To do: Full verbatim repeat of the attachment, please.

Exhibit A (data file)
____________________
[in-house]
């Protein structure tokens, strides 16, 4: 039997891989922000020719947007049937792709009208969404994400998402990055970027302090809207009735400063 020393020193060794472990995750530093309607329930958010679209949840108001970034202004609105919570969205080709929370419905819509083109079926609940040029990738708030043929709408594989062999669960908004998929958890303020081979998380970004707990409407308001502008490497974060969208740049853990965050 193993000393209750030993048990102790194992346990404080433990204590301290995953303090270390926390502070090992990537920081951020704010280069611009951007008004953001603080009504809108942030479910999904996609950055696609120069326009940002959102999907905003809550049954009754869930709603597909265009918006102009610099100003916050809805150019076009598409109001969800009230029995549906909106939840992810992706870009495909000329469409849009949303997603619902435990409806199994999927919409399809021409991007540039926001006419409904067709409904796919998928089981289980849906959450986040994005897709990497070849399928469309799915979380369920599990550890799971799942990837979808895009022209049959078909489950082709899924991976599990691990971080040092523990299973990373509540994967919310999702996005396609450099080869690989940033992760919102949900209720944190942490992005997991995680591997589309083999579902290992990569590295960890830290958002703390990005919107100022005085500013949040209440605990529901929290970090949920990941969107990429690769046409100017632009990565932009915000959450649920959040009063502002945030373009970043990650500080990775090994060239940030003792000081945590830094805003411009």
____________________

[in-house]
């Protein structure tokens, strides 16, 4: 039997891989922000020719947007049937792709009208969404994400998402990055970027302090809207009735400063 020393020193060794472990995750530093309607329930958010679209949840108001970034202004609105919570969205080709929370419905819509083109079926609940040029990738708030043929709408594989062999669960908004998929958890303020081979998380970004707990409407308001502008490497974060969208740049853990965050 193993000393209750030993048990102790194992346990404080433990204590301290995953303090270390926390502070090992990537920081951020704010280069611009951007008004953001603080009504809108942030479910999904996609950055696609120069326009940002959102999907905003809550049954009754869930709603597909265009918006102009610099100003916050809805150019076009598409109001969800009230029995549906909106939840992810992706870009495909000329469409849009949303997603619902435990409806199994999927919409399809021409991007540039926001006419409904067709409904796919998928089981289980849906959450986040994005897709990497070849399928469309799915979380369920599990550890799971799942990837979808895009022209049959078909489950082709899924991976599990691990971080040092523990299973990373509540994967919310999702996005396609450099080869690989940033992760919102949900209720944190942490992005997991995680591997589309083999579902290992990569590295960890830290958002703390990005919107100022005085500013949040209440605990529901929290970090949920990941969107990429690769046409100017632009990565932009915000959450649920959040009063502002945030373009970043990650500080990775090994060239940030003792000081945590830094805003411009």